BRUSSELS, March 14 (UPI) -- The process of healing political wounds needs to start as soon as possible to bring stability to Mali, European lawmakers said.
Mali in January asked for support from former colonial power France to help fight foreign and Islamic fighters. Control over northern Mali was lost to militants following a coup in Mali in early 2012.
European Parliament members discussed Mali's progress with EU foreign policy chief Catherine Ashton and EU Enlargement Commissioner Stefan Fule.
Lawmakers said the French intervention "rescued Mali" but said more work was needed to put the country on the path toward stability.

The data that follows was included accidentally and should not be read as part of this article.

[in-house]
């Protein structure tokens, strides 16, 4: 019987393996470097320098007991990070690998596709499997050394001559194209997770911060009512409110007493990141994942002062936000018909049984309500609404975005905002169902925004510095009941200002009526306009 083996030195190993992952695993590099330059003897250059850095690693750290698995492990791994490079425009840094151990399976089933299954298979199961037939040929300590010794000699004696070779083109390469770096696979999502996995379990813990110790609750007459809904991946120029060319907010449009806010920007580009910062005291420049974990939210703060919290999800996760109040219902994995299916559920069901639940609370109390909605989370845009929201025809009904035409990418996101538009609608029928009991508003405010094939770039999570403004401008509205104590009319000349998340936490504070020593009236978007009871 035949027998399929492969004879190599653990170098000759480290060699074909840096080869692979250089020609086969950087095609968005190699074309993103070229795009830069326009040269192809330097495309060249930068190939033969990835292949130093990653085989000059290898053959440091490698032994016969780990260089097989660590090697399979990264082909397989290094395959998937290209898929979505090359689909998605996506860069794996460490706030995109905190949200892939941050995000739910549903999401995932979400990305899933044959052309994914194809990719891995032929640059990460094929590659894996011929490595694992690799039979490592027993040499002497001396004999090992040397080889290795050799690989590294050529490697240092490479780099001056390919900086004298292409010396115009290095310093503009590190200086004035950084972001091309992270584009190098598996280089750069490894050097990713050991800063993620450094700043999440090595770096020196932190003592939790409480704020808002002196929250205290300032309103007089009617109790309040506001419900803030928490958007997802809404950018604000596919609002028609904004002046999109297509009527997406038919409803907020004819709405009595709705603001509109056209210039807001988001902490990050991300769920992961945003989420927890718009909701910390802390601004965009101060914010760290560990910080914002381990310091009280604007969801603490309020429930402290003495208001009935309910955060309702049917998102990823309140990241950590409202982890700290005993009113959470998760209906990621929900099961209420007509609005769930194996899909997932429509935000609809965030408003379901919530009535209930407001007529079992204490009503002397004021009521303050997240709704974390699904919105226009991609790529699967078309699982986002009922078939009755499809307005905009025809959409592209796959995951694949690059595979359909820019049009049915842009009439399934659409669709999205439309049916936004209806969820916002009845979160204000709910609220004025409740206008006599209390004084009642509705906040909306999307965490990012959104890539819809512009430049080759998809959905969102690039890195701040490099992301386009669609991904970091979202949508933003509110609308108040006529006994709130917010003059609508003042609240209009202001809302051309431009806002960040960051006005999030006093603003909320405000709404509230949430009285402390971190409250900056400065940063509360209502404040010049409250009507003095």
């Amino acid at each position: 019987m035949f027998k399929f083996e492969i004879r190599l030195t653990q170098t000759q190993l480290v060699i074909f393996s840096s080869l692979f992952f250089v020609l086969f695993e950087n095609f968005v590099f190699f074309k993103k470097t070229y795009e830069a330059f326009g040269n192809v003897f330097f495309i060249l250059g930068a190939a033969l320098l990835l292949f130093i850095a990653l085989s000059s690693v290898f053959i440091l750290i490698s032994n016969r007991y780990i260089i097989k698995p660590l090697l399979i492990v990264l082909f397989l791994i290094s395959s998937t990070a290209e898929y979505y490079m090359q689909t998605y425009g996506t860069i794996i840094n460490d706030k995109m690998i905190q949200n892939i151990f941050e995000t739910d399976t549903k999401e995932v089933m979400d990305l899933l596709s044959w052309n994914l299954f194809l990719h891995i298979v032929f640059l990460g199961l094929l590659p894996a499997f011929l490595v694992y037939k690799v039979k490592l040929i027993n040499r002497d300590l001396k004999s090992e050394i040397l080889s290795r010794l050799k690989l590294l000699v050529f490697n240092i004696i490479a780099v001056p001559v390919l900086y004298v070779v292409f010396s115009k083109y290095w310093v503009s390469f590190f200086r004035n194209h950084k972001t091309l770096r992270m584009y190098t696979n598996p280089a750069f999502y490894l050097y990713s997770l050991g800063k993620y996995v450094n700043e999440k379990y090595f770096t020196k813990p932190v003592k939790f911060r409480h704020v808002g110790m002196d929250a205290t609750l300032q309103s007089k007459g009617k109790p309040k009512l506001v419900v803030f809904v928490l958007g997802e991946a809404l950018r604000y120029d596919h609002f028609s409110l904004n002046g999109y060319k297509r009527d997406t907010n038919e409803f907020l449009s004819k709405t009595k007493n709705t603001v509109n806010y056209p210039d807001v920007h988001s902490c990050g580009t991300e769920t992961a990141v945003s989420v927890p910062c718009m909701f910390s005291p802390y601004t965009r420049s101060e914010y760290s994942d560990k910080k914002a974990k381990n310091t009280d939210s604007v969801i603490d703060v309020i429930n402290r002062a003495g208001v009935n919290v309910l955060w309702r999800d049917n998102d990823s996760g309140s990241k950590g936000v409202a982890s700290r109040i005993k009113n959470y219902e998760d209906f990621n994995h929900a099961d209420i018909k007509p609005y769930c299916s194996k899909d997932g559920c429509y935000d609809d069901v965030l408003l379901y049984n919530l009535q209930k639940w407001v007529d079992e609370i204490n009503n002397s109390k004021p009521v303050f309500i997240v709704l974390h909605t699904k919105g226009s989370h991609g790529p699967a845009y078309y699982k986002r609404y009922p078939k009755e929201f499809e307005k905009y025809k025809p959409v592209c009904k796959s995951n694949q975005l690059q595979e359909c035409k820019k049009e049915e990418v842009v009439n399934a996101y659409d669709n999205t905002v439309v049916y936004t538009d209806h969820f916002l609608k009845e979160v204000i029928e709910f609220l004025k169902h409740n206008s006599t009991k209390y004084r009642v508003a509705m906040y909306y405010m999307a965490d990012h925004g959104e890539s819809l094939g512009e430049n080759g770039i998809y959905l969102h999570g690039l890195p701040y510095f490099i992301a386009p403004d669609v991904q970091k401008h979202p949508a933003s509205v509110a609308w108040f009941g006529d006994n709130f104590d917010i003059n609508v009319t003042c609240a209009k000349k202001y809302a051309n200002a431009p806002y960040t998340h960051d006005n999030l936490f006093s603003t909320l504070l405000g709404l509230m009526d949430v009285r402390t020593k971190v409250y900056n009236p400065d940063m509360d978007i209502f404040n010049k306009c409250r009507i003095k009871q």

"The political process must be initiated immediately and neighboring countries associated with it, as the conflict extends far beyond Mali itself," they stated.
Nomadic Tuareg rebels fighting alongside al-Qaida fighters may flee Mali, potentially destabilizing neighboring countries like Niger, noted Sebastian Elischer, an African researcher at the German Institute of Global and Area Studies, in a recent Foreign Affairs column.
European leaders said they wanted to coordinate regional efforts to stabilize Mali under a U.N. mission that would require a strong mandate. Political processes in Mali, meanwhile, need to develop if the country aims to recover fully.